The deaths of 130 seals over a 10-year period ending in 1999 highlighted the significance of deliberate killing as a source of mortality (Tudela 2004). Deliberate killing of monk seals by humans was attributed to 1/3 of all mortalities of 79 stranded animals in Greece, and is considered the single most important source of mortality (Androukaki et al. 1999).
The genetic diversity of Mediterranean monk seals is amongst the lowest found in pinnipeds. Only Hawaiian monk seals and northern elephant seals have lower diversity. The consequences of mating between closely-related individuals include congenital defects leading to stillborn pups and a decreased reproductive rate, both of which have been documented in the Cabo Blanco colony. Additionally, low fitness and increased susceptibility to disease may be a problem (Pastor et al. 2004).
Morbillivirus was isolated from Mediterranean monk seals after the mass mortality at Cabo Blanco in 1997. The virus most closely resembled dolphin morbillivirus (DMV) that was previously implicated in the 1991 mass mortality of striped dolphins in the Mediterranean Sea (Osterhaus et al. 1992, Van de Bildt et al. 1999). Although this virus was already circulating in monk seals prior to the mass mortality, there is doubt that it caused the deaths. Dinoflagellate-produced saxitoxins were found in tissues from animals that died during the 1997 event, and the suddenness of death of the animals and other symptoms suggest that the cause of death was from the toxins rather than an epidemic of morbillivirus. Additionally, toxic algal blooms (red tides) are favored by oceanographic conditions near Cabo Blanco, and were reported from nearby Morocco the southeastern North Atlantic during a 25-year period leading up to the mass mortality. Canine distemper virus is present in stray dog populations in Aegean Turkey at a level of approximately 9% in the population. This may be a source for future infections of wild carnivores, including monk seals through contacts in harbors and along shorelines (Gencay et al. 2004).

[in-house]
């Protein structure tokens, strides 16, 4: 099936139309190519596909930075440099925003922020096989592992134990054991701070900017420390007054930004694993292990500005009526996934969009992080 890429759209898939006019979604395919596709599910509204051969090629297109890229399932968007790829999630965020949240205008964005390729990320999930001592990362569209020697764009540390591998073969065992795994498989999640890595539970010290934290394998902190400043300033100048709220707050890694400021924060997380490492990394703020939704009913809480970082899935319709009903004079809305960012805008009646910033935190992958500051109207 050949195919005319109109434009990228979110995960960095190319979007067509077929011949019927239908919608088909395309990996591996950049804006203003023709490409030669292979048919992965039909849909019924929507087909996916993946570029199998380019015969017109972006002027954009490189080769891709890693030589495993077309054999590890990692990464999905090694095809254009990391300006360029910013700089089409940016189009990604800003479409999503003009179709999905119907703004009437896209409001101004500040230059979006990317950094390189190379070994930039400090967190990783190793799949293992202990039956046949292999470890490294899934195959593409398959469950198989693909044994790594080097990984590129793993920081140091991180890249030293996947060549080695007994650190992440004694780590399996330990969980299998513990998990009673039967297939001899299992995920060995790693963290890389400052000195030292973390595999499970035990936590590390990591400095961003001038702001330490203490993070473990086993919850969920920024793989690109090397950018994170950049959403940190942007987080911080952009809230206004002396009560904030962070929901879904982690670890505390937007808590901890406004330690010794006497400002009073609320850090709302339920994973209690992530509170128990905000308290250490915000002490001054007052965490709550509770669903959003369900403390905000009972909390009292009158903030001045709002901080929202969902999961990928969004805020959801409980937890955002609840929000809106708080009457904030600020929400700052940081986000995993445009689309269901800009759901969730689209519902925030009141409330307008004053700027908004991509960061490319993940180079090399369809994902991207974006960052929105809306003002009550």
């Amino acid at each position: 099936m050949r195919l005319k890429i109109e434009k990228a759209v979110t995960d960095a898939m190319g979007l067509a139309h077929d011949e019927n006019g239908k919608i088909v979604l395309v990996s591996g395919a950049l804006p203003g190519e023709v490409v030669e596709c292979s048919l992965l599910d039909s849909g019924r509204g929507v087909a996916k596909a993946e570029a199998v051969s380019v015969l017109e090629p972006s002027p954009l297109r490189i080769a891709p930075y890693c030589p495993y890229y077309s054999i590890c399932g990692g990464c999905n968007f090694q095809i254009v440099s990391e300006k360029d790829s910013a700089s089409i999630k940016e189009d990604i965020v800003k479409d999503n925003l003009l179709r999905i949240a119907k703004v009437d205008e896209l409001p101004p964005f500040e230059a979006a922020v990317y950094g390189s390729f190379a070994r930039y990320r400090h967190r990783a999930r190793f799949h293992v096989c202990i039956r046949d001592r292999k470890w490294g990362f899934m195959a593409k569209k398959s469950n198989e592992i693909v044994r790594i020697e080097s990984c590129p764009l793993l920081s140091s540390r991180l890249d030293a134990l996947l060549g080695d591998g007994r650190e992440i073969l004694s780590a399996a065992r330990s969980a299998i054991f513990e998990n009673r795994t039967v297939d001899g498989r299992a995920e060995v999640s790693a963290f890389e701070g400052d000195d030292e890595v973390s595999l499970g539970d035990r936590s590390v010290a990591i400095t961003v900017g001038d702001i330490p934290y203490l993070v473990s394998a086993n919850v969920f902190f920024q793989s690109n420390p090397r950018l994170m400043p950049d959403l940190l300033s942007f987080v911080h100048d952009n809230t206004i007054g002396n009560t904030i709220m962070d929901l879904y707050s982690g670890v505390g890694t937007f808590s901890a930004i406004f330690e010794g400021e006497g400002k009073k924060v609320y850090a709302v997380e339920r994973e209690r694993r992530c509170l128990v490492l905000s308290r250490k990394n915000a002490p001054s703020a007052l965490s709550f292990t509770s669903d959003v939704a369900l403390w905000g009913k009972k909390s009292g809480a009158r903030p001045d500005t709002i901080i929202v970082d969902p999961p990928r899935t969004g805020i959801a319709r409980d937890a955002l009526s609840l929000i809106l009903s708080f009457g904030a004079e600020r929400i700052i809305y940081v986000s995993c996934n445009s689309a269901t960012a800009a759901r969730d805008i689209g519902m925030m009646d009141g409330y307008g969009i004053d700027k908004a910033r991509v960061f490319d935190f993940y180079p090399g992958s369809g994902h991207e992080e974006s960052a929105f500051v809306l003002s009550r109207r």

Contaminant burdens have always been suspected to be a threat to the Mediterranean monk seal, and should be investigated and routinely monitored (Boulva 1979, Reijnders et al. 1993). Tissues collected during the 1997 mass mortality and analyzed for PCBs and DDT detected levels of pollutants comparable to those found in other marine mammals not believed to be experiencing contaminant related health or reproductive effects (UNEP 2005).